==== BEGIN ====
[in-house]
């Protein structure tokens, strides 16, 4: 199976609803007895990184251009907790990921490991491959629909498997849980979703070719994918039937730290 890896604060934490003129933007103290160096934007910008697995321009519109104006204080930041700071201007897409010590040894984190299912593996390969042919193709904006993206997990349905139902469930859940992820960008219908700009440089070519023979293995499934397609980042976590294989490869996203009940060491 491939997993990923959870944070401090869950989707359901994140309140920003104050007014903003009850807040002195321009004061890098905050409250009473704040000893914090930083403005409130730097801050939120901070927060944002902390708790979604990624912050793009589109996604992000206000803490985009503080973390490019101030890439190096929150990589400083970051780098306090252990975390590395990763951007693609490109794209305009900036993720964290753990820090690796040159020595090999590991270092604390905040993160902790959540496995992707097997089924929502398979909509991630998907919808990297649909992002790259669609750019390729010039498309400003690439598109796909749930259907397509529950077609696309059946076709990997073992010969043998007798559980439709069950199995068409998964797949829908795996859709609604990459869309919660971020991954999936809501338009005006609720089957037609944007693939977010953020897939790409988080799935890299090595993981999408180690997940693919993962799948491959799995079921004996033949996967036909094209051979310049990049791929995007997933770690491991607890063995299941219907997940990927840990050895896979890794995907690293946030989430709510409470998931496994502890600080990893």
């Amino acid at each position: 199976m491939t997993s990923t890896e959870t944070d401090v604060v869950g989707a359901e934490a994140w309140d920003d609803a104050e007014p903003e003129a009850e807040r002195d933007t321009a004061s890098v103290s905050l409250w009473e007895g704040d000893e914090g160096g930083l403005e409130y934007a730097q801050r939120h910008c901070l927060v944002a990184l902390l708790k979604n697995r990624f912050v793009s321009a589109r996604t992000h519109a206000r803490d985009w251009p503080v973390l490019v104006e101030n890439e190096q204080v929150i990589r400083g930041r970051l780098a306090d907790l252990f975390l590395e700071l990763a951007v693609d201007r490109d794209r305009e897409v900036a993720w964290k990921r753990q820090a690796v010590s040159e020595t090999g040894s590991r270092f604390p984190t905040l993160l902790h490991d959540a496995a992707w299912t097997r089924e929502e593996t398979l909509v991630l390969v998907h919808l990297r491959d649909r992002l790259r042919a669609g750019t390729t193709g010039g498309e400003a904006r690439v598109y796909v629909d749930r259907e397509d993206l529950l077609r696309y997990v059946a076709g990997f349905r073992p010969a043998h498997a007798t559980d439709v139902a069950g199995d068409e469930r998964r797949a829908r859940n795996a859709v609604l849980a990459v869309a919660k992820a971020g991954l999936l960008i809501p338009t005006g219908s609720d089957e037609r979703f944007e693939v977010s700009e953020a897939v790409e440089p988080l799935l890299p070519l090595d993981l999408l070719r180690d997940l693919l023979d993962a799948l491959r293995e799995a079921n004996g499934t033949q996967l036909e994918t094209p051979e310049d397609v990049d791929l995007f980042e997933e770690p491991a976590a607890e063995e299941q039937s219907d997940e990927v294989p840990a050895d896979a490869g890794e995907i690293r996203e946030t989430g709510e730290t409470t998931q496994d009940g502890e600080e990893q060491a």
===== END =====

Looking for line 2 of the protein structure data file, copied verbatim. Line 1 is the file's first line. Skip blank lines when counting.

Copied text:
């Protein structure tokens, strides 16, 4: 199976609803007895990184251009907790990921490991491959629909498997849980979703070719994918039937730290 890896604060934490003129933007103290160096934007910008697995321009519109104006204080930041700071201007897409010590040894984190299912593996390969042919193709904006993206997990349905139902469930859940992820960008219908700009440089070519023979293995499934397609980042976590294989490869996203009940060491 491939997993990923959870944070401090869950989707359901994140309140920003104050007014903003009850807040002195321009004061890098905050409250009473704040000893914090930083403005409130730097801050939120901070927060944002902390708790979604990624912050793009589109996604992000206000803490985009503080973390490019101030890439190096929150990589400083970051780098306090252990975390590395990763951007693609490109794209305009900036993720964290753990820090690796040159020595090999590991270092604390905040993160902790959540496995992707097997089924929502398979909509991630998907919808990297649909992002790259669609750019390729010039498309400003690439598109796909749930259907397509529950077609696309059946076709990997073992010969043998007798559980439709069950199995068409998964797949829908795996859709609604990459869309919660971020991954999936809501338009005006609720089957037609944007693939977010953020897939790409988080799935890299090595993981999408180690997940693919993962799948491959799995079921004996033949996967036909094209051979310049990049791929995007997933770690491991607890063995299941219907997940990927840990050895896979890794995907690293946030989430709510409470998931496994502890600080990893």